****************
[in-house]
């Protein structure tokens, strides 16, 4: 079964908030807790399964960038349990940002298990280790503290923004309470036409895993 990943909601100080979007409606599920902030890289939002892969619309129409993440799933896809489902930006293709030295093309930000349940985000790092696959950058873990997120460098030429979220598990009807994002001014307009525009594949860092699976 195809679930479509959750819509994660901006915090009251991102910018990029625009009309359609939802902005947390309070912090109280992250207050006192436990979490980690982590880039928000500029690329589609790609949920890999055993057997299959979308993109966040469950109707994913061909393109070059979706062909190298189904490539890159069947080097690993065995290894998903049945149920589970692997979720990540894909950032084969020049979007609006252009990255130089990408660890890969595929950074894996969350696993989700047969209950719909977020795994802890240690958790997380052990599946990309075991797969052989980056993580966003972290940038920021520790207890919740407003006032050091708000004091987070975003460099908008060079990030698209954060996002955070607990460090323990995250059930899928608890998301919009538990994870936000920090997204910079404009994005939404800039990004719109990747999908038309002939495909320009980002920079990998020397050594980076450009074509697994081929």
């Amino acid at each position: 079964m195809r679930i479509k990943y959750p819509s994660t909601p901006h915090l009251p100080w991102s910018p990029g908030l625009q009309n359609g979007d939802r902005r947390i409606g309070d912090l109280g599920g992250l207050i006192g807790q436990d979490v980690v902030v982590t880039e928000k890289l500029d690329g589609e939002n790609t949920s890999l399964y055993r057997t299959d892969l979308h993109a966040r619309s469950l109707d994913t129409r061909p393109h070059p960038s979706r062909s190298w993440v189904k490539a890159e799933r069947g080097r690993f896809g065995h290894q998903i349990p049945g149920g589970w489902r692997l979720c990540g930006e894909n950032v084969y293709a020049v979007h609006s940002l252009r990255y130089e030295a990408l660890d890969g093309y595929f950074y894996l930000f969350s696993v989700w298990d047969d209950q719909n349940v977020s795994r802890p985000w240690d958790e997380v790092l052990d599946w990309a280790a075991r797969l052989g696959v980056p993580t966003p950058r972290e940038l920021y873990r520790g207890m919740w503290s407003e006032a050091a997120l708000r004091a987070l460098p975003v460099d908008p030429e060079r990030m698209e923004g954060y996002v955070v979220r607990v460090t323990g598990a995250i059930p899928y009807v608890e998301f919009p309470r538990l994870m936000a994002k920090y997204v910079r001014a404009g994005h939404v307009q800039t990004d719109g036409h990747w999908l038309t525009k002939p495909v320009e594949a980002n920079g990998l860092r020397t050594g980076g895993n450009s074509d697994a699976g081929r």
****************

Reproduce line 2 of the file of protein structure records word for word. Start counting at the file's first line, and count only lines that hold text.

């Protein structure tokens, strides 16, 4: 079964908030807790399964960038349990940002298990280790503290923004309470036409895993 990943909601100080979007409606599920902030890289939002892969619309129409993440799933896809489902930006293709030295093309930000349940985000790092696959950058873990997120460098030429979220598990009807994002001014307009525009594949860092699976 195809679930479509959750819509994660901006915090009251991102910018990029625009009309359609939802902005947390309070912090109280992250207050006192436990979490980690982590880039928000500029690329589609790609949920890999055993057997299959979308993109966040469950109707994913061909393109070059979706062909190298189904490539890159069947080097690993065995290894998903049945149920589970692997979720990540894909950032084969020049979007609006252009990255130089990408660890890969595929950074894996969350696993989700047969209950719909977020795994802890240690958790997380052990599946990309075991797969052989980056993580966003972290940038920021520790207890919740407003006032050091708000004091987070975003460099908008060079990030698209954060996002955070607990460090323990995250059930899928608890998301919009538990994870936000920090997204910079404009994005939404800039990004719109990747999908038309002939495909320009980002920079990998020397050594980076450009074509697994081929």